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National Bus Code (Relevant for GS Prelims and Mains Paper II, Direct question can be asked)

Delay in implementation of bus code:
The Ministry of Road Transport and Highways has postponed once again the implementation of the National Bus Code. The Ministry has stipulated January 1, 2017 as the new date for the implementation of the Bus Code which lays down the standard features of a modern bus with designs and materials assessed by regulators.

Implications of delay in implementation of bus code:
Even this extended new deadline does not include two key aspects of the Bus Code intended for passenger safety.

While the code itself is to come into effect in January, bus body builders can take an additional year after that to comply with mandated standards on body structure and strength, which are meant to protect passengers in the event of a rollover crash.

Official data show 10,537 people died in bus accidents during 2014.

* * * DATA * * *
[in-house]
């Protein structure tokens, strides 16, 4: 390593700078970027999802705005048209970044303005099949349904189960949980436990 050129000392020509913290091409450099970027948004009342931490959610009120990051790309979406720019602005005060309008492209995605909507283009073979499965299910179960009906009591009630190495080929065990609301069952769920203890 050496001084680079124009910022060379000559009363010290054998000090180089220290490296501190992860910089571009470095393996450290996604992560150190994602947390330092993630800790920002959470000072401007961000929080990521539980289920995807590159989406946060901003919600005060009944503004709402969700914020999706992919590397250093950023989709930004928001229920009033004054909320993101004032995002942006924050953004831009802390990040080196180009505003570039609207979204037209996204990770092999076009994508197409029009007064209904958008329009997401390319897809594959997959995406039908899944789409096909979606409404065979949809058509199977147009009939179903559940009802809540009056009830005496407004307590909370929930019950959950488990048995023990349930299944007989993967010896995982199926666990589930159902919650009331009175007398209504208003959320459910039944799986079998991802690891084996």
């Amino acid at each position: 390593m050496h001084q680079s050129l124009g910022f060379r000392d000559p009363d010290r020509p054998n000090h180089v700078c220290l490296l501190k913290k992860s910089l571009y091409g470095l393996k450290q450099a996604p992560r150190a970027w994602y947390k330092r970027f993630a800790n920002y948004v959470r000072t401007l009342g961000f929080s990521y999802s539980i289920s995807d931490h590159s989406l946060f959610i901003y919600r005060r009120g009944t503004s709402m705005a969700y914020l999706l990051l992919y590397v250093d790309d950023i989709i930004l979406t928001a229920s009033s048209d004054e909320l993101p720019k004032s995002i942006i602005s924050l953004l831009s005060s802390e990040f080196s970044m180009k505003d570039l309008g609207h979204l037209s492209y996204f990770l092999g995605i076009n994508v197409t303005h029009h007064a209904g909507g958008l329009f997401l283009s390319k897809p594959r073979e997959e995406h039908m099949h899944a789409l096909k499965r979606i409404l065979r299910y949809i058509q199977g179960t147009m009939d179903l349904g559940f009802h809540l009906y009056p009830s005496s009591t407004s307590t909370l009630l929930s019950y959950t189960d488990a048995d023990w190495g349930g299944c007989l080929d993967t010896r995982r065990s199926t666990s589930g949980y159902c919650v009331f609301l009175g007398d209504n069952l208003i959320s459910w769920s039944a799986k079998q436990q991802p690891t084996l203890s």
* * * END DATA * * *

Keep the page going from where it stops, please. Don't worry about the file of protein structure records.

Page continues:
Purpose of National Bus Code:
The purpose of the bus code is to introduce a structured method for body building with safety at its core, avoiding unreasonable innovative fix.

Significance of the bus code:
1. The national bus market is significant, although the share of buses among all vehicles has been dipping due to a rise in car numbers and weak investment in urban transport networks. The demand is expected to grow as commuters look for last mile connectivity to major termini through feeder buses, for school transport, and for Metro Rail connectivity.

2. The implementation of the Bus Code is a promising move that can be expected to enhance safety on Indian roads. When the bus code comes into effect, coach builders must have a body type approved by the Automotive Research Association of India or the Central Institute of Road Transport.

3. Thousands of buses operating in India are of non-standard design and features, built on hard-suspension lorry chassis and difficult to use as they have a high floor.

4. State governments lack uniform standards to approve them. There is no prescribed norm, for instance, for an emergency exit in a bus: Transport Departments adopt arbitrary regulations without any oversight or testing. 



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